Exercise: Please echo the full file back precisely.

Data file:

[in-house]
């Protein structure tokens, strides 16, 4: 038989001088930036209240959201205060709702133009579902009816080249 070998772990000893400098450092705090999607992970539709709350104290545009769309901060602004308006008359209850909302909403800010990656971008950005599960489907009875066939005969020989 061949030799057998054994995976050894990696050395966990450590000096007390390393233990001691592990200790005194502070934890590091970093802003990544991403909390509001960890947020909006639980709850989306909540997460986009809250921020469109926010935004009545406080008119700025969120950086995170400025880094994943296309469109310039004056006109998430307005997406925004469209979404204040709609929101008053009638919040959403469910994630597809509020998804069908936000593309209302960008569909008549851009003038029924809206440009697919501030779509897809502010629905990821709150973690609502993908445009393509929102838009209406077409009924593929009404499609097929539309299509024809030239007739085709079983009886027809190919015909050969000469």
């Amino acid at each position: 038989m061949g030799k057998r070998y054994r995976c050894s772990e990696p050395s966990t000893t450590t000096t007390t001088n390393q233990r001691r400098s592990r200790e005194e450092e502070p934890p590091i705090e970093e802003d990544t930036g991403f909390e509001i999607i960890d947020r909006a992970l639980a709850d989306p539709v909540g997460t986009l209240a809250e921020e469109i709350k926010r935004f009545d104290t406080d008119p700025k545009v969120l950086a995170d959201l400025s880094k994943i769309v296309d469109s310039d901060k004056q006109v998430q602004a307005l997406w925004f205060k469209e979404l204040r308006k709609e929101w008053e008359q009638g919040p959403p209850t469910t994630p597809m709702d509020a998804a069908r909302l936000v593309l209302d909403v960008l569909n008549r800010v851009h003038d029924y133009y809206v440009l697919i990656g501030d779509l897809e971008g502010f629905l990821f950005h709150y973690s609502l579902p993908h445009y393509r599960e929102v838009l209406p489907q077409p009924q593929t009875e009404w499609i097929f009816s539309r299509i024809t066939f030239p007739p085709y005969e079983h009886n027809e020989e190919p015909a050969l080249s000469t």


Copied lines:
[in-house]
């Protein structure tokens, strides 16, 4: 038989001088930036209240959201205060709702133009579902009816080249 070998772990000893400098450092705090999607992970539709709350104290545009769309901060602004308006008359209850909302909403800010990656971008950005599960489907009875066939005969020989 061949030799057998054994995976050894990696050395966990450590000096007390390393233990001691592990200790005194502070934890590091970093802003990544991403909390509001960890947020909006639980709850989306909540997460986009809250921020469109926010935004009545406080008119700025969120950086995170400025880094994943296309469109310039004056006109998430307005997406925004469209979404204040709609929101008053009638919040959403469910994630597809509020998804069908936000593309209302960008569909008549851009003038029924809206440009697919501030779509897809502010629905990821709150973690609502993908445009393509929102838009209406077409009924593929009404499609097929539309299509024809030239007739085709079983009886027809190919015909050969000469």
């Amino acid at each position: 038989m061949g030799k057998r070998y054994r995976c050894s772990e990696p050395s966990t000893t450590t000096t007390t001088n390393q233990r001691r400098s592990r200790e005194e450092e502070p934890p590091i705090e970093e802003d990544t930036g991403f909390e509001i999607i960890d947020r909006a992970l639980a709850d989306p539709v909540g997460t986009l209240a809250e921020e469109i709350k926010r935004f009545d104290t406080d008119p700025k545009v969120l950086a995170d959201l400025s880094k994943i769309v296309d469109s310039d901060k004056q006109v998430q602004a307005l997406w925004f205060k469209e979404l204040r308006k709609e929101w008053e008359q009638g919040p959403p209850t469910t994630p597809m709702d509020a998804a069908r909302l936000v593309l209302d909403v960008l569909n008549r800010v851009h003038d029924y133009y809206v440009l697919i990656g501030d779509l897809e971008g502010f629905l990821f950005h709150y973690s609502l579902p993908h445009y393509r599960e929102v838009l209406p489907q077409p009924q593929t009875e009404w499609i097929f009816s539309r299509i024809t066939f030239p007739p085709y005969e079983h009886n027809e020989e190919p015909a050969l080249s000469t």